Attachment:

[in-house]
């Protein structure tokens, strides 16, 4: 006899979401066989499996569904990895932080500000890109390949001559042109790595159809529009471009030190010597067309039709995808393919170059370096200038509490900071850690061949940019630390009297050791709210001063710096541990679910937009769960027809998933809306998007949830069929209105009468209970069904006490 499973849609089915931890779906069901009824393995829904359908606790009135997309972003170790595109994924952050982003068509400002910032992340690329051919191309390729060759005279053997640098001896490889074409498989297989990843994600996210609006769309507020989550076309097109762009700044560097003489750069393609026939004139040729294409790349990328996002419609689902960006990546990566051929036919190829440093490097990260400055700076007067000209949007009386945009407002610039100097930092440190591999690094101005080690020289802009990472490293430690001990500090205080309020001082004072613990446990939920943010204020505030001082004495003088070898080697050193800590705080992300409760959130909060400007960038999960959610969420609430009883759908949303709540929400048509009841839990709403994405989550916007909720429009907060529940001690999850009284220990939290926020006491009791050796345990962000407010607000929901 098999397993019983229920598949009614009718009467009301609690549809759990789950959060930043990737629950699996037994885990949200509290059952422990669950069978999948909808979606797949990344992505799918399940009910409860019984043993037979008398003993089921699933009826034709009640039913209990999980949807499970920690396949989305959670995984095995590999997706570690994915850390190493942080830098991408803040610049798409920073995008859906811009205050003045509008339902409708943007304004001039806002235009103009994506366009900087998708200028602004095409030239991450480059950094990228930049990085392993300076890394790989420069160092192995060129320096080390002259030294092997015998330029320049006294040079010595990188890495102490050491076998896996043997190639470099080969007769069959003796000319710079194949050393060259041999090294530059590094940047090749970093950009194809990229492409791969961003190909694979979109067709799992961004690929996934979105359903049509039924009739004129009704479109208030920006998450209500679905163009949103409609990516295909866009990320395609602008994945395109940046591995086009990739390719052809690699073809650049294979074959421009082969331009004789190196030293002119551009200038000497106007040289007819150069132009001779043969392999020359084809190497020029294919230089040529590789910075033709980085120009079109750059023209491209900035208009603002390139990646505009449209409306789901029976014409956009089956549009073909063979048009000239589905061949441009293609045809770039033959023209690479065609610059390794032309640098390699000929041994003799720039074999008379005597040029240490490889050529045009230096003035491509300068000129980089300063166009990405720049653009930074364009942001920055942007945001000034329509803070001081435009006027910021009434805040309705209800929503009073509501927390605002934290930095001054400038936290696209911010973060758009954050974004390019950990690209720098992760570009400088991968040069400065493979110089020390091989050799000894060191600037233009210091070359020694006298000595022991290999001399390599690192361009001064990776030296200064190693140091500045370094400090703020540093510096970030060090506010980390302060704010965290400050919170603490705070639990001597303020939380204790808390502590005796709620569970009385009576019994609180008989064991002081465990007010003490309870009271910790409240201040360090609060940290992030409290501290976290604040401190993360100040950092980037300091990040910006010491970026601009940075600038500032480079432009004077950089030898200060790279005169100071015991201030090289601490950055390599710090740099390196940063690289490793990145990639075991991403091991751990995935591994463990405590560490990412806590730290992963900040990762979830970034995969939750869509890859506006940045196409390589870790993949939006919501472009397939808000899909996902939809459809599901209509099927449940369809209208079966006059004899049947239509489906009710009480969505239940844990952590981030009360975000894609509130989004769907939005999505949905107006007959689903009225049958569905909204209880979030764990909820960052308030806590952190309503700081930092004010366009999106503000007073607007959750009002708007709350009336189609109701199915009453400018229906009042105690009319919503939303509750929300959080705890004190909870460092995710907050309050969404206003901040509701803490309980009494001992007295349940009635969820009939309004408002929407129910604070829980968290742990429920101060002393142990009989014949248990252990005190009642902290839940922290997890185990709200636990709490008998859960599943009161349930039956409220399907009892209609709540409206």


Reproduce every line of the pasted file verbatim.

[in-house]
């Protein structure tokens, strides 16, 4: 006899979401066989499996569904990895932080500000890109390949001559042109790595159809529009471009030190010597067309039709995808393919170059370096200038509490900071850690061949940019630390009297050791709210001063710096541990679910937009769960027809998933809306998007949830069929209105009468209970069904006490 499973849609089915931890779906069901009824393995829904359908606790009135997309972003170790595109994924952050982003068509400002910032992340690329051919191309390729060759005279053997640098001896490889074409498989297989990843994600996210609006769309507020989550076309097109762009700044560097003489750069393609026939004139040729294409790349990328996002419609689902960006990546990566051929036919190829440093490097990260400055700076007067000209949007009386945009407002610039100097930092440190591999690094101005080690020289802009990472490293430690001990500090205080309020001082004072613990446990939920943010204020505030001082004495003088070898080697050193800590705080992300409760959130909060400007960038999960959610969420609430009883759908949303709540929400048509009841839990709403994405989550916007909720429009907060529940001690999850009284220990939290926020006491009791050796345990962000407010607000929901 098999397993019983229920598949009614009718009467009301609690549809759990789950959060930043990737629950699996037994885990949200509290059952422990669950069978999948909808979606797949990344992505799918399940009910409860019984043993037979008398003993089921699933009826034709009640039913209990999980949807499970920690396949989305959670995984095995590999997706570690994915850390190493942080830098991408803040610049798409920073995008859906811009205050003045509008339902409708943007304004001039806002235009103009994506366009900087998708200028602004095409030239991450480059950094990228930049990085392993300076890394790989420069160092192995060129320096080390002259030294092997015998330029320049006294040079010595990188890495102490050491076998896996043997190639470099080969007769069959003796000319710079194949050393060259041999090294530059590094940047090749970093950009194809990229492409791969961003190909694979979109067709799992961004690929996934979105359903049509039924009739004129009704479109208030920006998450209500679905163009949103409609990516295909866009990320395609602008994945395109940046591995086009990739390719052809690699073809650049294979074959421009082969331009004789190196030293002119551009200038000497106007040289007819150069132009001779043969392999020359084809190497020029294919230089040529590789910075033709980085120009079109750059023209491209900035208009603002390139990646505009449209409306789901029976014409956009089956549009073909063979048009000239589905061949441009293609045809770039033959023209690479065609610059390794032309640098390699000929041994003799720039074999008379005597040029240490490889050529045009230096003035491509300068000129980089300063166009990405720049653009930074364009942001920055942007945001000034329509803070001081435009006027910021009434805040309705209800929503009073509501927390605002934290930095001054400038936290696209911010973060758009954050974004390019950990690209720098992760570009400088991968040069400065493979110089020390091989050799000894060191600037233009210091070359020694006298000595022991290999001399390599690192361009001064990776030296200064190693140091500045370094400090703020540093510096970030060090506010980390302060704010965290400050919170603490705070639990001597303020939380204790808390502590005796709620569970009385009576019994609180008989064991002081465990007010003490309870009271910790409240201040360090609060940290992030409290501290976290604040401190993360100040950092980037300091990040910006010491970026601009940075600038500032480079432009004077950089030898200060790279005169100071015991201030090289601490950055390599710090740099390196940063690289490793990145990639075991991403091991751990995935591994463990405590560490990412806590730290992963900040990762979830970034995969939750869509890859506006940045196409390589870790993949939006919501472009397939808000899909996902939809459809599901209509099927449940369809209208079966006059004899049947239509489906009710009480969505239940844990952590981030009360975000894609509130989004769907939005999505949905107006007959689903009225049958569905909204209880979030764990909820960052308030806590952190309503700081930092004010366009999106503000007073607007959750009002708007709350009336189609109701199915009453400018229906009042105690009319919503939303509750929300959080705890004190909870460092995710907050309050969404206003901040509701803490309980009494001992007295349940009635969820009939309004408002929407129910604070829980968290742990429920101060002393142990009989014949248990252990005190009642902290839940922290997890185990709200636990709490008998859960599943009161349930039956409220399907009892209609709540409206």